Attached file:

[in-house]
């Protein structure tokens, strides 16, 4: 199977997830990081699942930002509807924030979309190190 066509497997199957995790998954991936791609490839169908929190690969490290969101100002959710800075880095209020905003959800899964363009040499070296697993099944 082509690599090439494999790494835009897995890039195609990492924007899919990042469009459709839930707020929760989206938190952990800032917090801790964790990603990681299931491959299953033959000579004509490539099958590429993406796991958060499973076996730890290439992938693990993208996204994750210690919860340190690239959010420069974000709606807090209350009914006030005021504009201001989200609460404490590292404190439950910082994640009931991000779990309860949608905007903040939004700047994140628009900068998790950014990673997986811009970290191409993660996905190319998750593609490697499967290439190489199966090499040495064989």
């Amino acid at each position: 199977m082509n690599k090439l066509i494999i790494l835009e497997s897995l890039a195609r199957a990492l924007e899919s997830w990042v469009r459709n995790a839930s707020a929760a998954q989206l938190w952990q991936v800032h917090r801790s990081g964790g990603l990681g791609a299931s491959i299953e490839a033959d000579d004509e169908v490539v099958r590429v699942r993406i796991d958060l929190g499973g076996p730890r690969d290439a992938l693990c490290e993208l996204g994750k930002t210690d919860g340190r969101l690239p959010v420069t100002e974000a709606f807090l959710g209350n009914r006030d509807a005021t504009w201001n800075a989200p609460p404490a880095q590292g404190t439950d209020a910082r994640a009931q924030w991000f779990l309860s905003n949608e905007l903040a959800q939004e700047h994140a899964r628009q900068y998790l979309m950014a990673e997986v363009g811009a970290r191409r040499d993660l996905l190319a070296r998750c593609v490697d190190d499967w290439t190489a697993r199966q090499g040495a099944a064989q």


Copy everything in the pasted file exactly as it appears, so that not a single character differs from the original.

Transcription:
[in-house]
């Protein structure tokens, strides 16, 4: 199977997830990081699942930002509807924030979309190190 066509497997199957995790998954991936791609490839169908929190690969490290969101100002959710800075880095209020905003959800899964363009040499070296697993099944 082509690599090439494999790494835009897995890039195609990492924007899919990042469009459709839930707020929760989206938190952990800032917090801790964790990603990681299931491959299953033959000579004509490539099958590429993406796991958060499973076996730890290439992938693990993208996204994750210690919860340190690239959010420069974000709606807090209350009914006030005021504009201001989200609460404490590292404190439950910082994640009931991000779990309860949608905007903040939004700047994140628009900068998790950014990673997986811009970290191409993660996905190319998750593609490697499967290439190489199966090499040495064989």
């Amino acid at each position: 199977m082509n690599k090439l066509i494999i790494l835009e497997s897995l890039a195609r199957a990492l924007e899919s997830w990042v469009r459709n995790a839930s707020a929760a998954q989206l938190w952990q991936v800032h917090r801790s990081g964790g990603l990681g791609a299931s491959i299953e490839a033959d000579d004509e169908v490539v099958r590429v699942r993406i796991d958060l929190g499973g076996p730890r690969d290439a992938l693990c490290e993208l996204g994750k930002t210690d919860g340190r969101l690239p959010v420069t100002e974000a709606f807090l959710g209350n009914r006030d509807a005021t504009w201001n800075a989200p609460p404490a880095q590292g404190t439950d209020a910082r994640a009931q924030w991000f779990l309860s905003n949608e905007l903040a959800q939004e700047h994140a899964r628009q900068y998790l979309m950014a990673e997986v363009g811009a970290r191409r040499d993660l996905l190319a070296r998750c593609v490697d190190d499967w290439t190489a697993r199966q090499g040495a099944a064989q």